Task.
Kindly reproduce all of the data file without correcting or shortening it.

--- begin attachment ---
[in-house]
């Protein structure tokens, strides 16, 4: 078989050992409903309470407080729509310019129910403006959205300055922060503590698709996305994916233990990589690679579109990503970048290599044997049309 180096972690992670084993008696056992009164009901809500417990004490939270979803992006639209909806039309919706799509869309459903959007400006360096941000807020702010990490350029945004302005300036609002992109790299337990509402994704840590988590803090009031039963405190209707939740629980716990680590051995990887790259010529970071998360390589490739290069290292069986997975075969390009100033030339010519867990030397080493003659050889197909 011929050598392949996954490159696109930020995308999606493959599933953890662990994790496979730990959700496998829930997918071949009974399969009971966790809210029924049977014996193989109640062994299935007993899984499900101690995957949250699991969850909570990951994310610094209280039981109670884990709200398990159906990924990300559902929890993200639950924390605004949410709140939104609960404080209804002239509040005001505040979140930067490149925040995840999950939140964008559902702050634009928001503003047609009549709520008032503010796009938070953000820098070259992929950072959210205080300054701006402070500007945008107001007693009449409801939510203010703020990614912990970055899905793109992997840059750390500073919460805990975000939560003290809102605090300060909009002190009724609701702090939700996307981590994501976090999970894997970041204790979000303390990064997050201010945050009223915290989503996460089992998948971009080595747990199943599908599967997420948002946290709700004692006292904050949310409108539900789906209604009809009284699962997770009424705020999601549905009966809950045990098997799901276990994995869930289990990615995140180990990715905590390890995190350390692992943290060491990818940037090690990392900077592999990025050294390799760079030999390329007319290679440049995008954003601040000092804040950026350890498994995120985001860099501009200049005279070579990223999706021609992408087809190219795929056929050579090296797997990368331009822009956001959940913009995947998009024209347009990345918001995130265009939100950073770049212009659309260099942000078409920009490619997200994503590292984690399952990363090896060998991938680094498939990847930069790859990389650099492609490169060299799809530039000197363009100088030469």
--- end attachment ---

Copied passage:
[in-house]
């Protein structure tokens, strides 16, 4: 078989050992409903309470407080729509310019129910403006959205300055922060503590698709996305994916233990990589690679579109990503970048290599044997049309 180096972690992670084993008696056992009164009901809500417990004490939270979803992006639209909806039309919706799509869309459903959007400006360096941000807020702010990490350029945004302005300036609002992109790299337990509402994704840590988590803090009031039963405190209707939740629980716990680590051995990887790259010529970071998360390589490739290069290292069986997975075969390009100033030339010519867990030397080493003659050889197909 011929050598392949996954490159696109930020995308999606493959599933953890662990994790496979730990959700496998829930997918071949009974399969009971966790809210029924049977014996193989109640062994299935007993899984499900101690995957949250699991969850909570990951994310610094209280039981109670884990709200398990159906990924990300559902929890993200639950924390605004949410709140939104609960404080209804002239509040005001505040979140930067490149925040995840999950939140964008559902702050634009928001503003047609009549709520008032503010796009938070953000820098070259992929950072959210205080300054701006402070500007945008107001007693009449409801939510203010703020990614912990970055899905793109992997840059750390500073919460805990975000939560003290809102605090300060909009002190009724609701702090939700996307981590994501976090999970894997970041204790979000303390990064997050201010945050009223915290989503996460089992998948971009080595747990199943599908599967997420948002946290709700004692006292904050949310409108539900789906209604009809009284699962997770009424705020999601549905009966809950045990098997799901276990994995869930289990990615995140180990990715905590390890995190350390692992943290060491990818940037090690990392900077592999990025050294390799760079030999390329007319290679440049995008954003601040000092804040950026350890498994995120985001860099501009200049005279070579990223999706021609992408087809190219795929056929050579090296797997990368331009822009956001959940913009995947998009024209347009990345918001995130265009939100950073770049212009659309260099942000078409920009490619997200994503590292984690399952990363090896060998991938680094498939990847930069790859990389650099492609490169060299799809530039000197363009100088030469």